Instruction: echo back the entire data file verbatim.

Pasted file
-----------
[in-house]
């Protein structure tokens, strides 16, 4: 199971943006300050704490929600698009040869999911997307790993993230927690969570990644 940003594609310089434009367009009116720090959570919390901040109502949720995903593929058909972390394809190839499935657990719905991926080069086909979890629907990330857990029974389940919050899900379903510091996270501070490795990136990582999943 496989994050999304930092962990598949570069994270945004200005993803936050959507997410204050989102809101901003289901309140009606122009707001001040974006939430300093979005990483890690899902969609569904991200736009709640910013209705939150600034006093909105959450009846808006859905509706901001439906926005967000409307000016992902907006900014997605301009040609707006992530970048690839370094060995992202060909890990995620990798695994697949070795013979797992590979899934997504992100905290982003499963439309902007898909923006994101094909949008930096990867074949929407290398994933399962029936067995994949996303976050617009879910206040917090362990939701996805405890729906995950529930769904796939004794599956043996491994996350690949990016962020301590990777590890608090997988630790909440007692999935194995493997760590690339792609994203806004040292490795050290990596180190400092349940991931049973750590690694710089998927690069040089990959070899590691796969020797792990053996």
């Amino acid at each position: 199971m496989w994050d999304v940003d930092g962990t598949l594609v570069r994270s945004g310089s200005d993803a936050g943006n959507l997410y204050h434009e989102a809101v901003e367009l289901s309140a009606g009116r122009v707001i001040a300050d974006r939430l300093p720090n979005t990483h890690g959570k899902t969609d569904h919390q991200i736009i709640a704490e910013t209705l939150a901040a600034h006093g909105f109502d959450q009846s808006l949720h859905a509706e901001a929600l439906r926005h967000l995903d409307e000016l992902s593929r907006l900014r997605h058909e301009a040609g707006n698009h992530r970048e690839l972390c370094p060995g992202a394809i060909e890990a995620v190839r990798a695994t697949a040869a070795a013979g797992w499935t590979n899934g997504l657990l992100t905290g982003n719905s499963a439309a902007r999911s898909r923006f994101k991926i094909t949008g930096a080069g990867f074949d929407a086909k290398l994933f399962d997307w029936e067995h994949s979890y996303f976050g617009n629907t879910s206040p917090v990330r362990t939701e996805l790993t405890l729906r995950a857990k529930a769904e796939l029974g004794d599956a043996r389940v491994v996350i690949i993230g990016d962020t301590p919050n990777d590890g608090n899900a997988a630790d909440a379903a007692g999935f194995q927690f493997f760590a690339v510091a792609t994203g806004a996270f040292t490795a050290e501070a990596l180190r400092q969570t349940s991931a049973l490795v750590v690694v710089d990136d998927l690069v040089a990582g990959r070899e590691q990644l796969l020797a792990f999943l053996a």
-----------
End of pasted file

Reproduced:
[in-house]
């Protein structure tokens, strides 16, 4: 199971943006300050704490929600698009040869999911997307790993993230927690969570990644 940003594609310089434009367009009116720090959570919390901040109502949720995903593929058909972390394809190839499935657990719905991926080069086909979890629907990330857990029974389940919050899900379903510091996270501070490795990136990582999943 496989994050999304930092962990598949570069994270945004200005993803936050959507997410204050989102809101901003289901309140009606122009707001001040974006939430300093979005990483890690899902969609569904991200736009709640910013209705939150600034006093909105959450009846808006859905509706901001439906926005967000409307000016992902907006900014997605301009040609707006992530970048690839370094060995992202060909890990995620990798695994697949070795013979797992590979899934997504992100905290982003499963439309902007898909923006994101094909949008930096990867074949929407290398994933399962029936067995994949996303976050617009879910206040917090362990939701996805405890729906995950529930769904796939004794599956043996491994996350690949990016962020301590990777590890608090997988630790909440007692999935194995493997760590690339792609994203806004040292490795050290990596180190400092349940991931049973750590690694710089998927690069040089990959070899590691796969020797792990053996």
């Amino acid at each position: 199971m496989w994050d999304v940003d930092g962990t598949l594609v570069r994270s945004g310089s200005d993803a936050g943006n959507l997410y204050h434009e989102a809101v901003e367009l289901s309140a009606g009116r122009v707001i001040a300050d974006r939430l300093p720090n979005t990483h890690g959570k899902t969609d569904h919390q991200i736009i709640a704490e910013t209705l939150a901040a600034h006093g909105f109502d959450q009846s808006l949720h859905a509706e901001a929600l439906r926005h967000l995903d409307e000016l992902s593929r907006l900014r997605h058909e301009a040609g707006n698009h992530r970048e690839l972390c370094p060995g992202a394809i060909e890990a995620v190839r990798a695994t697949a040869a070795a013979g797992w499935t590979n899934g997504l657990l992100t905290g982003n719905s499963a439309a902007r999911s898909r923006f994101k991926i094909t949008g930096a080069g990867f074949d929407a086909k290398l994933f399962d997307w029936e067995h994949s979890y996303f976050g617009n629907t879910s206040p917090v990330r362990t939701e996805l790993t405890l729906r995950a857990k529930a769904e796939l029974g004794d599956a043996r389940v491994v996350i690949i993230g990016d962020t301590p919050n990777d590890g608090n899900a997988a630790d909440a379903a007692g999935f194995q927690f493997f760590a690339v510091a792609t994203g806004a996270f040292t490795a050290e501070a990596l180190r400092q969570t349940s991931a049973l490795v750590v690694v710089d990136d998927l690069v040089a990582g990959r070899e590691q990644l796969l020797a792990f999943l053996a």